FOR IMMEDIATE RELEASE Dec. 6, 2019
LANSING, Mich. — The Michigan Public Service Commission today accepted, subject to their inclusion in a final order, segments of Upper Peninsula Power Co.’s (UPPCO) integrated resource plan (IRP) while also recommending changes to the plan that marks the utility’s long-range strategy for meeting its customers’ electricity needs.
UPPCO provides electricity to about 52,000 customers in mostly rural areas of the U.P. In today’s order (Case No. U-20350), the Commission accepts, subject to a final order, the following provisions of UPPCO’s IRP:
In addition, the Commission accepted UPPCO’s new avoided cost pricing for small, independent power producers, known as qualifying facilities (QF) under the federal Public Utility Regulatory Policies Act, subject to updated market price estimates. The QFs supply power to UPPCO under contract.
The Commission found support lacking for a natural gas power plant UPPCO had proposed to build. Today’s order recommends removal of UPPCO’s proposal to build a 20 MW natural gas reciprocating internal combustion engine (RICE) unit in the utility’s eastern service territory to replace its Portage combustion turbine unit after the unit’s catastrophic failure in November 2018.
The Commission, among other concerns raised, said it expects a more robust discussion of alternatives. That could include minimizing the overall costs and bringing about economies of scale by potentially co-locating such a unit or otherwise partnering with a fellow U.P. utility whose customers also would benefit from the electricity produced. The Commission said that, given relatively high rates in UPPCO’s service territory and costs that would be paid solely by UPPCO’s ratepayers, it was not persuaded that the RICE unit is warranted at this time.
The Commission’s order also recommends that UPPCO’s IRP remove a financial compensation mechanism the utility had proposed as an incentive in conjunction with its proposal for the 125 MW solar power purchase agreement.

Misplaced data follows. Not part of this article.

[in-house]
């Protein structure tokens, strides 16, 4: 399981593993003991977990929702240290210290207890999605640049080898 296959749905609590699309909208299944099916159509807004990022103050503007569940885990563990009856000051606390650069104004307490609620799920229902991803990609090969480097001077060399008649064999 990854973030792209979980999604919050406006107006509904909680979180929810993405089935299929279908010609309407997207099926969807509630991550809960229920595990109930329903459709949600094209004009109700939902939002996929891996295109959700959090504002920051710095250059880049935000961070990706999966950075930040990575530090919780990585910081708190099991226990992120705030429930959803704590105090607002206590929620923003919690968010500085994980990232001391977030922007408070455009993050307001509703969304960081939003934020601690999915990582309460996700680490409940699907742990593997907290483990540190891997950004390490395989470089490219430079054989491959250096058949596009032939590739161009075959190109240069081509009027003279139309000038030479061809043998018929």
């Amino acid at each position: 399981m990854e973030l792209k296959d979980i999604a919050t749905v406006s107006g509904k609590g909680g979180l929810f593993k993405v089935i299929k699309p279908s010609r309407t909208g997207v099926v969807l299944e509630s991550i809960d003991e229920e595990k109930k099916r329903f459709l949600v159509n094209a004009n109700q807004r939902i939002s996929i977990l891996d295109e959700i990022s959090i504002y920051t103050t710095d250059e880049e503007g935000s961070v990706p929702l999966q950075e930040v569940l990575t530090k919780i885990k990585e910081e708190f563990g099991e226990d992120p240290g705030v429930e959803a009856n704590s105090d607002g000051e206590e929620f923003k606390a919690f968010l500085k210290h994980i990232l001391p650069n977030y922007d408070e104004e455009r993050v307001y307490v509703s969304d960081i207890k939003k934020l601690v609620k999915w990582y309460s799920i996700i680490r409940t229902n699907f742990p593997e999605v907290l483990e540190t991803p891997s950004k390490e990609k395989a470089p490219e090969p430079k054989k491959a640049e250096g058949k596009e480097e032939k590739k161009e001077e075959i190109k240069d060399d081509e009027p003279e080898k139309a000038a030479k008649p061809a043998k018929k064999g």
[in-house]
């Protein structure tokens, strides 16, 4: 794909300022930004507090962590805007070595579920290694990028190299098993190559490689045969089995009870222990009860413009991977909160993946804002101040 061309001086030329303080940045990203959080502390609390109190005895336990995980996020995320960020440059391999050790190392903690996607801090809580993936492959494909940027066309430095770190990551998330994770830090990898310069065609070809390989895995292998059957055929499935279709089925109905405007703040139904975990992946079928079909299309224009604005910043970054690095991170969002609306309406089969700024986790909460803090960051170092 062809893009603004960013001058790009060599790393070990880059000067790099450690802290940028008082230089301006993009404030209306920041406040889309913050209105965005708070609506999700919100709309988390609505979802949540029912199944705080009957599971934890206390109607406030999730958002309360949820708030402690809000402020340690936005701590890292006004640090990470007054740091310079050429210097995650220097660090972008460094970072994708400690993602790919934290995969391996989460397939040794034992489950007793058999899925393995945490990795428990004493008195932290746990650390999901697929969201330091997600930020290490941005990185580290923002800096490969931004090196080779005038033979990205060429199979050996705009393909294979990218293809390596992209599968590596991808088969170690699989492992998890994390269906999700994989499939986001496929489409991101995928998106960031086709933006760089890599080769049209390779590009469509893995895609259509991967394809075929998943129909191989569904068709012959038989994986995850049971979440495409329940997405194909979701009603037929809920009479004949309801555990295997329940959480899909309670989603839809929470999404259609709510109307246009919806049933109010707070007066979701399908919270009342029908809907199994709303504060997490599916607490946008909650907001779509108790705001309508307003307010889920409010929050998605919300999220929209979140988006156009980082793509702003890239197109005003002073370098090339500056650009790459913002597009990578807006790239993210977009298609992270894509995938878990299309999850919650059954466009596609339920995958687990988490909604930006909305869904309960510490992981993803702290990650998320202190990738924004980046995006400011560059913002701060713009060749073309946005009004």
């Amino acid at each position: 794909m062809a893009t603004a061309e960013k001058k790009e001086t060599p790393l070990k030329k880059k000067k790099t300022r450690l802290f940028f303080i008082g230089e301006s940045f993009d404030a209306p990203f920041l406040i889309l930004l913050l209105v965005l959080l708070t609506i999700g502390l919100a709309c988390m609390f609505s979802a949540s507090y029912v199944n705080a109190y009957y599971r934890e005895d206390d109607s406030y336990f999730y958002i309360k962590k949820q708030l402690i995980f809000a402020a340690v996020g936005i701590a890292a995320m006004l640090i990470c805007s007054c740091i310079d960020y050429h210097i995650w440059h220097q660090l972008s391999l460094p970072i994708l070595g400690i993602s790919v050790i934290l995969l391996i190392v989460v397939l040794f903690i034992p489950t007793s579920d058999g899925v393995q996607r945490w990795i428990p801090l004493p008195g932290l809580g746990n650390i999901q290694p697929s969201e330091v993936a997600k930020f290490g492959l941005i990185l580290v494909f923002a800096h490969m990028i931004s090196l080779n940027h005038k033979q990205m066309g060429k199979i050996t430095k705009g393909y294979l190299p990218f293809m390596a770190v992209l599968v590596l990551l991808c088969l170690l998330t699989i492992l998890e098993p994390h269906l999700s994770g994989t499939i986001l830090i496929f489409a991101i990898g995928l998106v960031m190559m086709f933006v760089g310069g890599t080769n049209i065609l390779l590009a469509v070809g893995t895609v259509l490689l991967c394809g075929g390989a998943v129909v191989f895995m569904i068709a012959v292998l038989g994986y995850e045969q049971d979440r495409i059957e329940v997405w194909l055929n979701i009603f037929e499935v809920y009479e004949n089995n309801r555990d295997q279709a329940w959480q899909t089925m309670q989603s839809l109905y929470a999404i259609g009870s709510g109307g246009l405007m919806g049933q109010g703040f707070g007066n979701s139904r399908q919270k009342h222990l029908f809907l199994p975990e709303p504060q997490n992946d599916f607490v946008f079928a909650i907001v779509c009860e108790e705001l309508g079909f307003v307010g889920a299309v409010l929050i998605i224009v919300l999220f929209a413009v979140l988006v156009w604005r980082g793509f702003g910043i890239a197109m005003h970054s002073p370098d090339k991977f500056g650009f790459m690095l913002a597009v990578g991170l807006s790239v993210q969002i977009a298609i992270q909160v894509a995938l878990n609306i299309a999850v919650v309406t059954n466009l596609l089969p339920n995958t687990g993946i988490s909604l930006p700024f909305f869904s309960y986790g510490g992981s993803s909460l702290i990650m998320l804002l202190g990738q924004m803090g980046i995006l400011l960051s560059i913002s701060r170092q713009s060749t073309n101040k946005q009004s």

IRPs are electric utilities’ long-range plans for meeting customer needs for the next 5, 10 and 15 years. IRPs are required under Michigan’s 2016 energy laws to ensure a transparent and holistic view of electricity options that consider supply diversity, reliability, costs, the environment and other factors.
Today’s order comes amid robust participation in UPPCO’s IRP case, with parties to the case including the MPSC Staff, the Michigan Department of Attorney General, Citizens Against Rate Excess, the Association of Businesses Advocating Tariff Equity, and Verso Corporation. The MPSC received input from a public hearing held in May 2019 in Escanaba, comments in its case docket and testimony from expert witnesses in the formal hearing process.
Under Public Act 341 of 2019, if the Commission recommends changes to a utility’s IRP, the Commission shall set a schedule allowing parties to file comments regarding those recommendations and allow the electric utility to consider the recommended changes and submit a revised IRP. Participating parties may file comments in response to the Commission’s recommendations in this case by Monday, Dec. 23. UPPCO has until Jan. 6, 2020, to consider the recommended changes and submit a revised IRP.
Under statute, a final decision on an IRP is due within 360 days of its initial filing; that deadline is Feb. 7, 2020, for UPPCO’s IRP.
Read the MPSC’s issue brief on integrated resource planning here.
To look up cases from today’s meeting, access the E-Dockets filing system here.
To watch a livestream of the MPSC’s meetings, click here.
DISCLAIMER: This document was prepared to aid the public’s understanding of certain matters before the Commission and is not intended to modify, supplement, or be a substitute for the Commission’s orders. The Commission’s orders are the official action of the Commission.
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